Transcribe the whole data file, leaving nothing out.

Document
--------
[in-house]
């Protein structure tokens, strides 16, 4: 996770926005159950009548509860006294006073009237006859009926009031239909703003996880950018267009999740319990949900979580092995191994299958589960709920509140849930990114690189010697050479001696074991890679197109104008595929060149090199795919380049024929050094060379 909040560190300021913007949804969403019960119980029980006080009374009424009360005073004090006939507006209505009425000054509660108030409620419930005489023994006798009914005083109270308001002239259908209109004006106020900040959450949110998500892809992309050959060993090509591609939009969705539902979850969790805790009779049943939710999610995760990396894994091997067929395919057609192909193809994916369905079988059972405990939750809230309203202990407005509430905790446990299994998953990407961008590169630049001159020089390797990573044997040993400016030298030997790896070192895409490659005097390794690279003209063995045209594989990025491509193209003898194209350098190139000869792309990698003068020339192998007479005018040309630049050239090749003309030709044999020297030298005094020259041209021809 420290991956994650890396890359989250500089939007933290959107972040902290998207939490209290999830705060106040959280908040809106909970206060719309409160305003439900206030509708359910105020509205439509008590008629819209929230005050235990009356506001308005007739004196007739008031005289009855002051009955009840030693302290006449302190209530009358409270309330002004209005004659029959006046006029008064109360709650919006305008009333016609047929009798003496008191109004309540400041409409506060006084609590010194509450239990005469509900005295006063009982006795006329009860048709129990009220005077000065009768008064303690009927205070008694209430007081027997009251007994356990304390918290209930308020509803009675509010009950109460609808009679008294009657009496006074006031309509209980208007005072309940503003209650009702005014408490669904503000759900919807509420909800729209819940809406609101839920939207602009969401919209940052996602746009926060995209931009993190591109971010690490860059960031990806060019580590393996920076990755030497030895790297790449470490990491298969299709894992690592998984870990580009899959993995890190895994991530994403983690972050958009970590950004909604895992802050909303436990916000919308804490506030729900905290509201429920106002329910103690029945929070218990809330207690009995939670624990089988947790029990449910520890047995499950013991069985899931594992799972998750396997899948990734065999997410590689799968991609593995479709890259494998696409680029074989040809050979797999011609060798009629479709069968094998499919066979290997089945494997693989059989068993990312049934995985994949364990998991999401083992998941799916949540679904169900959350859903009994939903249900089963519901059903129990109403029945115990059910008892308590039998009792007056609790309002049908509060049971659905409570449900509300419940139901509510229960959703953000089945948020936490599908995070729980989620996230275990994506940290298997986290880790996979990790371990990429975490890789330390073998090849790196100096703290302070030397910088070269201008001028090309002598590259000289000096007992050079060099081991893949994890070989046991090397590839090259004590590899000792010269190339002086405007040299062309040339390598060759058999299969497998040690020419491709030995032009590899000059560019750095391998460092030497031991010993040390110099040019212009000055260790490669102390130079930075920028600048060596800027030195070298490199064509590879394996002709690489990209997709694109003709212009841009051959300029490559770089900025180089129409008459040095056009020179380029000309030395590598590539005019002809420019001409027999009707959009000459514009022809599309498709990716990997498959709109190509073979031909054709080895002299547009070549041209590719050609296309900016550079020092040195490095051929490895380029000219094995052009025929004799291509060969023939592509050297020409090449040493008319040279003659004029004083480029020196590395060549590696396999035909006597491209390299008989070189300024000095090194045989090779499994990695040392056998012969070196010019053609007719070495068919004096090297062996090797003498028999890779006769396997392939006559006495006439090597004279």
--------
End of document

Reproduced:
[in-house]
């Protein structure tokens, strides 16, 4: 996770926005159950009548509860006294006073009237006859009926009031239909703003996880950018267009999740319990949900979580092995191994299958589960709920509140849930990114690189010697050479001696074991890679197109104008595929060149090199795919380049024929050094060379 909040560190300021913007949804969403019960119980029980006080009374009424009360005073004090006939507006209505009425000054509660108030409620419930005489023994006798009914005083109270308001002239259908209109004006106020900040959450949110998500892809992309050959060993090509591609939009969705539902979850969790805790009779049943939710999610995760990396894994091997067929395919057609192909193809994916369905079988059972405990939750809230309203202990407005509430905790446990299994998953990407961008590169630049001159020089390797990573044997040993400016030298030997790896070192895409490659005097390794690279003209063995045209594989990025491509193209003898194209350098190139000869792309990698003068020339192998007479005018040309630049050239090749003309030709044999020297030298005094020259041209021809 420290991956994650890396890359989250500089939007933290959107972040902290998207939490209290999830705060106040959280908040809106909970206060719309409160305003439900206030509708359910105020509205439509008590008629819209929230005050235990009356506001308005007739004196007739008031005289009855002051009955009840030693302290006449302190209530009358409270309330002004209005004659029959006046006029008064109360709650919006305008009333016609047929009798003496008191109004309540400041409409506060006084609590010194509450239990005469509900005295006063009982006795006329009860048709129990009220005077000065009768008064303690009927205070008694209430007081027997009251007994356990304390918290209930308020509803009675509010009950109460609808009679008294009657009496006074006031309509209980208007005072309940503003209650009702005014408490669904503000759900919807509420909800729209819940809406609101839920939207602009969401919209940052996602746009926060995209931009993190591109971010690490860059960031990806060019580590393996920076990755030497030895790297790449470490990491298969299709894992690592998984870990580009899959993995890190895994991530994403983690972050958009970590950004909604895992802050909303436990916000919308804490506030729900905290509201429920106002329910103690029945929070218990809330207690009995939670624990089988947790029990449910520890047995499950013991069985899931594992799972998750396997899948990734065999997410590689799968991609593995479709890259494998696409680029074989040809050979797999011609060798009629479709069968094998499919066979290997089945494997693989059989068993990312049934995985994949364990998991999401083992998941799916949540679904169900959350859903009994939903249900089963519901059903129990109403029945115990059910008892308590039998009792007056609790309002049908509060049971659905409570449900509300419940139901509510229960959703953000089945948020936490599908995070729980989620996230275990994506940290298997986290880790996979990790371990990429975490890789330390073998090849790196100096703290302070030397910088070269201008001028090309002598590259000289000096007992050079060099081991893949994890070989046991090397590839090259004590590899000792010269190339002086405007040299062309040339390598060759058999299969497998040690020419491709030995032009590899000059560019750095391998460092030497031991010993040390110099040019212009000055260790490669102390130079930075920028600048060596800027030195070298490199064509590879394996002709690489990209997709694109003709212009841009051959300029490559770089900025180089129409008459040095056009020179380029000309030395590598590539005019002809420019001409027999009707959009000459514009022809599309498709990716990997498959709109190509073979031909054709080895002299547009070549041209590719050609296309900016550079020092040195490095051929490895380029000219094995052009025929004799291509060969023939592509050297020409090449040493008319040279003659004029004083480029020196590395060549590696396999035909006597491209390299008989070189300024000095090194045989090779499994990695040392056998012969070196010019053609007719070495068919004096090297062996090797003498028999890779006769396997392939006559006495006439090597004279």